Why not check the permission of files in the "unlink" method?

The “unlink” method seems to ignore file permission. Please try the below code.

from pathlib import Path
from time import sleep
import os

txt_file = Path(__file__).parent / "tmp.txt"
with open(txt_file, "w") as f:
    print("tmp", file=f)

sleep(10)  # While waiting, you can confirm that the file cannot be deleted by "rm tmp.txt"

os.unlink(txt_file)  # same as txt_file.unlink(), os.remove(txt_file)

I think it would cause unintended file deletion. Is this unavoidable due to the specification in the “unlink” implementation?

Are you sure the file can’t be deleted? It deletes just fine for me. Some user-level tools will prompt, in case you didn’t want that, but a read-only file is not a problem for unlinking.

It’s different if the directory is read-only.


Thank you for the reply.
I realized that I couldn’t delete a file iff the directory is read-only.

Note that on Windows, os.chmod() behaves like the C runtime _chmod() function, which uses the readonly file attribute as the basis for write permission. For example, chmod(0o444) sets the readonly file attribute. The presence of this attribute causes opens that request write access to a data stream (see file streams) to fail with a permission error. It doesn’t prevent modifying file metadata or prevent writing to an index stream in a directory (i.e. the linked entries in a directory). It also doesn’t prevent getting delete access to a file, directory, or named data stream, so renaming a readonly file is allowed. However, requesting to actually delete a readonly file, directory, or data stream fails with a permission error (actually STATUS_CANNOT_DELETE, which gets mapped to a permission error at a higher level).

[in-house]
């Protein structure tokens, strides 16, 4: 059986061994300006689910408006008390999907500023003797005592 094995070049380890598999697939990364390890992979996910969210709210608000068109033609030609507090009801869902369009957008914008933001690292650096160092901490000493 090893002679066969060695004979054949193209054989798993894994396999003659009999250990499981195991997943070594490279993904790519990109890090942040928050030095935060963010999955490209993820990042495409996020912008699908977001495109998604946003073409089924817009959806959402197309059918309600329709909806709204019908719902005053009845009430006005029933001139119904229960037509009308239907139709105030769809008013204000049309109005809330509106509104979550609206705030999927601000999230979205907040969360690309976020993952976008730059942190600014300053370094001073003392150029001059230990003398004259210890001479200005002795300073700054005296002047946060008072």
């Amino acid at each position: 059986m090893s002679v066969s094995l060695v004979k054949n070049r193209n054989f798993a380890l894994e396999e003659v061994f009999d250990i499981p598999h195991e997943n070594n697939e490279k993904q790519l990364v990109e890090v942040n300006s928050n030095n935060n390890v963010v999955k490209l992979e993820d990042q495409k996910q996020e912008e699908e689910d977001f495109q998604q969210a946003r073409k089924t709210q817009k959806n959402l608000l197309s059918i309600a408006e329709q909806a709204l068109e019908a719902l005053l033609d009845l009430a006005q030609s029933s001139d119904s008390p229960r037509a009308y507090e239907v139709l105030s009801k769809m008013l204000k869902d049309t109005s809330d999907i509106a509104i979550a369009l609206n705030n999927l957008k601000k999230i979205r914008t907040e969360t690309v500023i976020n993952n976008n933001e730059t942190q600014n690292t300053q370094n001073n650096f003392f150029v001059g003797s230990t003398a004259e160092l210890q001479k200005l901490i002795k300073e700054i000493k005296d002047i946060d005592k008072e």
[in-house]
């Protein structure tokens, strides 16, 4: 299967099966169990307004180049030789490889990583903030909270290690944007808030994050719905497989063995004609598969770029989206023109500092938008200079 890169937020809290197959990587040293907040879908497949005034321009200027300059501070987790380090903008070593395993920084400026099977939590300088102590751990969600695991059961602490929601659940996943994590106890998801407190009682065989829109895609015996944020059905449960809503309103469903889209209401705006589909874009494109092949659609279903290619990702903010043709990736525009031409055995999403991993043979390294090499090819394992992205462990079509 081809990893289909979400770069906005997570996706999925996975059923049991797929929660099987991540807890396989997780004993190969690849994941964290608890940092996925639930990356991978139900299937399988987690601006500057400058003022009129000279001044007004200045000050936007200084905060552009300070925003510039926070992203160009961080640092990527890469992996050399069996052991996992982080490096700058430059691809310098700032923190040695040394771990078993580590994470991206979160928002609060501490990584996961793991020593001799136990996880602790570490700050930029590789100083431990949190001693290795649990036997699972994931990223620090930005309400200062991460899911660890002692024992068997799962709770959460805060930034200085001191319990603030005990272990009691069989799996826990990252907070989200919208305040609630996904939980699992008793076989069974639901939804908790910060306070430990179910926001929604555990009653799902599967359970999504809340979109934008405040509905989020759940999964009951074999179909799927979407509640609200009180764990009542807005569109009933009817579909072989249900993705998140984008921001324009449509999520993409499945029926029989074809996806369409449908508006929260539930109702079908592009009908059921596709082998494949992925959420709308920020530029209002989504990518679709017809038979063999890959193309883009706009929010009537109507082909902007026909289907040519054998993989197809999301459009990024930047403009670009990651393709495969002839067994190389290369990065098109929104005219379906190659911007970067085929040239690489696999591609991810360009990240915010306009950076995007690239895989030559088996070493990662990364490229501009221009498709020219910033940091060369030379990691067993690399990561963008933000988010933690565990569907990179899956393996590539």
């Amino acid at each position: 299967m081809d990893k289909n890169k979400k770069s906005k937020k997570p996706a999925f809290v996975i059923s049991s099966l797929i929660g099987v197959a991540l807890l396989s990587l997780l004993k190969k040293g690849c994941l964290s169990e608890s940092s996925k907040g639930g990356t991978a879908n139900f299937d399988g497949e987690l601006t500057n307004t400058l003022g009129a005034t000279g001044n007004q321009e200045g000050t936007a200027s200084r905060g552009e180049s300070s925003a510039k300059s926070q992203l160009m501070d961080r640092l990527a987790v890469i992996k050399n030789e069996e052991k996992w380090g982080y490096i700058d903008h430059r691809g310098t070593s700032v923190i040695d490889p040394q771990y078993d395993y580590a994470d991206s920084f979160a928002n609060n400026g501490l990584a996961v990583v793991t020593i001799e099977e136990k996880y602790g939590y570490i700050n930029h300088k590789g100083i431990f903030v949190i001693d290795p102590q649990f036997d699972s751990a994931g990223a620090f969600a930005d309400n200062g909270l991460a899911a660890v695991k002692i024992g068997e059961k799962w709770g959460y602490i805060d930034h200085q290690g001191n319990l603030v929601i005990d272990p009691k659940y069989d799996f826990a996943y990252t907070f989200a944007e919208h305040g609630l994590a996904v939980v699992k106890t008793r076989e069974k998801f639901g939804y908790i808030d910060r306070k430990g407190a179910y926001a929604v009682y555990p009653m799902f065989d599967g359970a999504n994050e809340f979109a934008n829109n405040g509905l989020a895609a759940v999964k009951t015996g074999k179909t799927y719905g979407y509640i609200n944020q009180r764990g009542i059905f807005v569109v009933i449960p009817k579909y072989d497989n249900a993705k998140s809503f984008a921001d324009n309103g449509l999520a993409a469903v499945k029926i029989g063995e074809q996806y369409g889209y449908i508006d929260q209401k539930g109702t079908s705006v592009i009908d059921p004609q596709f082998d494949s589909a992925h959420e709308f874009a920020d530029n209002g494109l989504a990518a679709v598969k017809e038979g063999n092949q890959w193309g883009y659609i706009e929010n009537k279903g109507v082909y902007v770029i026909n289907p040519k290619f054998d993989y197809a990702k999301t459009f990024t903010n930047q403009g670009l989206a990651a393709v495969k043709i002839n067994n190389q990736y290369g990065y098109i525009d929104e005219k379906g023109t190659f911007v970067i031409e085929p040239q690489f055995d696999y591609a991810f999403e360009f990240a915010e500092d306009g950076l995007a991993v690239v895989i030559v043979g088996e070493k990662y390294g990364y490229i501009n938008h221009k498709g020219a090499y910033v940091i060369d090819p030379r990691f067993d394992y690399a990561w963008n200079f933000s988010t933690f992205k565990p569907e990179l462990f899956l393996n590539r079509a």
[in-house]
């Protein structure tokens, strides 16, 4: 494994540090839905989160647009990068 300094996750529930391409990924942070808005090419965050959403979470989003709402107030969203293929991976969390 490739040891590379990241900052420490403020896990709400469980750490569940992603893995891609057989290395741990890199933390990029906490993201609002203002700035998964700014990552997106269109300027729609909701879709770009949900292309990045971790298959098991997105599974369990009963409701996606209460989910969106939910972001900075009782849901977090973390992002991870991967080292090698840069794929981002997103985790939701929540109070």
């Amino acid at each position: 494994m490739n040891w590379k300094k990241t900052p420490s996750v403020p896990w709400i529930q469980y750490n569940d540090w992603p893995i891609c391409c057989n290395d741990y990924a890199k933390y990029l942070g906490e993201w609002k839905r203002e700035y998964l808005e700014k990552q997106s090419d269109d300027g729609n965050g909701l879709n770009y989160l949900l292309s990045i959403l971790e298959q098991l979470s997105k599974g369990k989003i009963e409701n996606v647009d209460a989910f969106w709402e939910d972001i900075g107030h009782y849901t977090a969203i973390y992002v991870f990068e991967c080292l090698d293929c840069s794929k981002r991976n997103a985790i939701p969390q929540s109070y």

According to this model, unlinking a file requires having ‘write’ access to the file and has nothing to do with having ‘write’ access to the parent directory. This would be conceptually wrong in POSIX. It also doesn’t take into account the actual permissions on filesystems that support security.

Perhaps, but the OP mentioned testing the readonliness with the rm command, not “go to the folder and delete the file” which is how a typical Windows user would say it.

I was just clarifying a horrible situation on Windows in this regard, for all readers, not for the original poster. The os.chmod() function and os.stat().st_mode permissions shouldn’t be implemented at all on Windows.

1 Like

Fair enough. Windows file systems and the Windows kernel have a number of fundamental differences, and honestly, anyone who’s writing code that works on multiple platforms and manipulates FS permissions is going to HAVE to be aware of those differences. Same if you do anything with signals.